After choosing your top three search terms, (i.e. “local area attractions in Chicago”, “things to do in Chicago”, “places to visit in Chicago”, etc.) perform a search engine results page (SERP) analysis. In other words, take a prospective keyword and plug it into Google’s search bar to see what results populate. Then, decide if you have a realistic opportunity to rank for that keyword phrase. To determine this likelihood, examine the top ten organic search results for the following:

    • Type of Domain: Your competitors showing as a result of the search is a good indication that the keyword is worth targeting. Alternatively, if you are finding search results that are not related to the topic or to the hospitality industry, it is best practice to ditch that keyword to find a different, more relevant variation.
    • Domain Authority (DA): According to Moz, “domain authority is a score (on a 100-point scale) developed by Moz that predicts how well a website will rank on search engines. Use domain authority when comparing one site to another or tracking the ‘strength’ of your website over time.” Investigate the DA by using MozBar, a tool that predicts where the domain will rank on the search engine. For example, if your site has a DA of 39 (pictured below), it is unlikely you will be able to outrank a competitor’s site that has a DA of 50. The higher the number, the stronger the domain authority.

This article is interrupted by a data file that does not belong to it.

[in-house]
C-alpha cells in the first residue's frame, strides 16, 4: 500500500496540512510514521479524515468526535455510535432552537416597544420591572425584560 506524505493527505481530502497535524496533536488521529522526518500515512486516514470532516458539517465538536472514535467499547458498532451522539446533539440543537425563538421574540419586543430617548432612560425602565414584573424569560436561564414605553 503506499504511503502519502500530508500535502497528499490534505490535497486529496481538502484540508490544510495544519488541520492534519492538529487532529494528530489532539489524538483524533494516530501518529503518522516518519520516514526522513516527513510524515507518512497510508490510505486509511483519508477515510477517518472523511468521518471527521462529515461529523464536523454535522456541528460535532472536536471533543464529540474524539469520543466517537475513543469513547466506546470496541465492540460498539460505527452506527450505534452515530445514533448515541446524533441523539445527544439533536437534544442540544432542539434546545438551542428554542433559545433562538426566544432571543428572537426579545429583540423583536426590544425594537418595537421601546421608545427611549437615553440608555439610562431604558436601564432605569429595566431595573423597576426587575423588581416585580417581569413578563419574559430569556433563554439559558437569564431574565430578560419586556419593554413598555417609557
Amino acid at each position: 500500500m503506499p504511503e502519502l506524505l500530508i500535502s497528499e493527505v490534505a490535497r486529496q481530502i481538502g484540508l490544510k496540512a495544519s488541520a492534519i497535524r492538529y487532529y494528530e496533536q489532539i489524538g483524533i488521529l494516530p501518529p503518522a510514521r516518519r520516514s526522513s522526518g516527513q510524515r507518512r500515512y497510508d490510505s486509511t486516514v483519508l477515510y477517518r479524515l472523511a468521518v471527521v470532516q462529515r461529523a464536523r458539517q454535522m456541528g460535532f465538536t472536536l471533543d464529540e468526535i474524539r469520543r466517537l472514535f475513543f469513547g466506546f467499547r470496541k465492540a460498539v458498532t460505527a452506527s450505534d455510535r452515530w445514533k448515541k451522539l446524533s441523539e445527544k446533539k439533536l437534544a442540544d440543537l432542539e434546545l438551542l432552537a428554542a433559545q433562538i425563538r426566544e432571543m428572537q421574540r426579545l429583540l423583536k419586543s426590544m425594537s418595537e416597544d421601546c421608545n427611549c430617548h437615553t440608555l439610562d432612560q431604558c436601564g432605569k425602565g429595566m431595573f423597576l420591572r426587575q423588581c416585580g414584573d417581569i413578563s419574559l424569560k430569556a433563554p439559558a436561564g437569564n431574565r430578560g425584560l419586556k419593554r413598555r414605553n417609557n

• Page Authority (PA): Similar to domain authority, “page authority measures the strength of individual page,” according to Moz. Examine your competitors’ PA to determine the overall strength of their landing page. It is important to note that Google indexes and ranks pages, not domains. Although the DA is a general indication of the overall power of the domain, it is the PA that matters. A page with a high PA will stand a better chance of outranking a page with a lower PA.